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FAQ: U.S. Government Resources for Small- and Medium-Sized Businesses

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Economic developments from the COVID-19 virus — and the federal government’s responses to them — continue to rapidly evolve. Here’s what is available right now to help businesses affected by the crisis. 

Below are some common questions from our customers about current government assistance to help small- and mid-sized businesses (SMBs) rapidly gain more liquidity, answered with the most recent information available to us.

Please refer back to this article often, as some of this information is subject to change.

Q: Does the SBA have a program for businesses that need quick help with liquidity?

A: The U.S. Small Business Administration (SBA) Economic Injury Disaster Loan program is designed to help businesses overcome a temporary loss of revenue. These 30-year loans range in value from $25,000 to $2 million, with an APR of 3.75% for businesses and 2.75% for nonprofits.

This loan program typically assists companies that are based in declared disaster areas. For more information about loan resources and guidance during the COVID-19 crisis, visit the SBA’s website here.

Q: What can I do to free up more cash for my business during this crisis?

A: There are several steps you can take to better position your company to withstand the impact of a prolonged economic downturn. This recently published article by C2FO President Sanjay Gupta includes several strategies that businesses can adopt today.

Q: What does the Paycheck Protection Program do?

A: The Paycheck Protection Program (PPP) was created by the $2 trillion Coronavirus Aid, Relief and Economic Security (CARES) Act, a stimulus package passed by Congress in early April to blunt the effect of the pandemic on workers as well as businesses. When the $350 billion earmarked for SBA loans under the CARES Act was exhausted, Congress and President Donald Trump approved a second stimulus bill on April 21 that included an additional $310 billion in funding for the PPP program.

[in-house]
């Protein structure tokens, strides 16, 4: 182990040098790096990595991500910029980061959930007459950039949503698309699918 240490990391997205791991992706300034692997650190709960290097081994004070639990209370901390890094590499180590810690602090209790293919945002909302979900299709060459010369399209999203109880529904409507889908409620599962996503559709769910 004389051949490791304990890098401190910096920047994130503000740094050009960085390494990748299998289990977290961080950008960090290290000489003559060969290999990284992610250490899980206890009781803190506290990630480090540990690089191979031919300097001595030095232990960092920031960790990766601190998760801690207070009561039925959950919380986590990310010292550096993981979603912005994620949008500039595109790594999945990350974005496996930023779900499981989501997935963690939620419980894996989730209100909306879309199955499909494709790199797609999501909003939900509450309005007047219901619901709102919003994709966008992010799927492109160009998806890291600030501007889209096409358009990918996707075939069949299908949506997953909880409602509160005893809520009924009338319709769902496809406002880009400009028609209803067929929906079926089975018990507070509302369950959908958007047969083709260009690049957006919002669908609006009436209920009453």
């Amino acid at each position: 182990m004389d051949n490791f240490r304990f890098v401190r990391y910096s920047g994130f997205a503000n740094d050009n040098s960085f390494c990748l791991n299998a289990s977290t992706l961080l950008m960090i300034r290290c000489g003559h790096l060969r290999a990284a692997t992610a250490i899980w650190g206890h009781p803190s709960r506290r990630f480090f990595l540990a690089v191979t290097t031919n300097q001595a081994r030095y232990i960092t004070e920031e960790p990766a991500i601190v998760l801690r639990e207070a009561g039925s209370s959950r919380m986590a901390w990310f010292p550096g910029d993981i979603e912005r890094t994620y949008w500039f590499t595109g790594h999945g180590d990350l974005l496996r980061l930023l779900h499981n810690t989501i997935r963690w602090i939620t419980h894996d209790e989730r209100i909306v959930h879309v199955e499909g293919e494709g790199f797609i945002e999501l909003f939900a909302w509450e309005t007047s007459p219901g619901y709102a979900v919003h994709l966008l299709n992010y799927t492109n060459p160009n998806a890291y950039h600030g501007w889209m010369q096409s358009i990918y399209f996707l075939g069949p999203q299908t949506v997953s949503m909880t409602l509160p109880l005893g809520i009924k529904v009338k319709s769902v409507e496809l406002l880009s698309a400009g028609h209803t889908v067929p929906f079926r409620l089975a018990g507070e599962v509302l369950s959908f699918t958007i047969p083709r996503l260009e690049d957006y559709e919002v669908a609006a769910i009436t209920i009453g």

Q: Who’s authorized to help small businesses through PPP?

A: The money earmarked for small businesses in the stimulus packages cover COVID-19-related loan guarantees and other expenses under the SBA. The money will also help fund other SBA initiatives like entrepreneurial development and programs for women- and minority-led businesses.

PPP funding will expand the SBA’s ability to provide loan guarantees to qualifying businesses affected by the COVID-19 crisis between March 1 and Dec. 31 of 2020. The program calls for loans of as much as $10 million to be distributed under the framework of the SBA’s existing 7(a) partnership with approximately 1,800 private financial lenders.

Tens of billions of dollars in PPP funding still remain for U.S. businesses affected by COVID-19. However, the deadline to apply for a PPP loan remains June 30, 2020.

Q: Would I qualify for a PPP loan?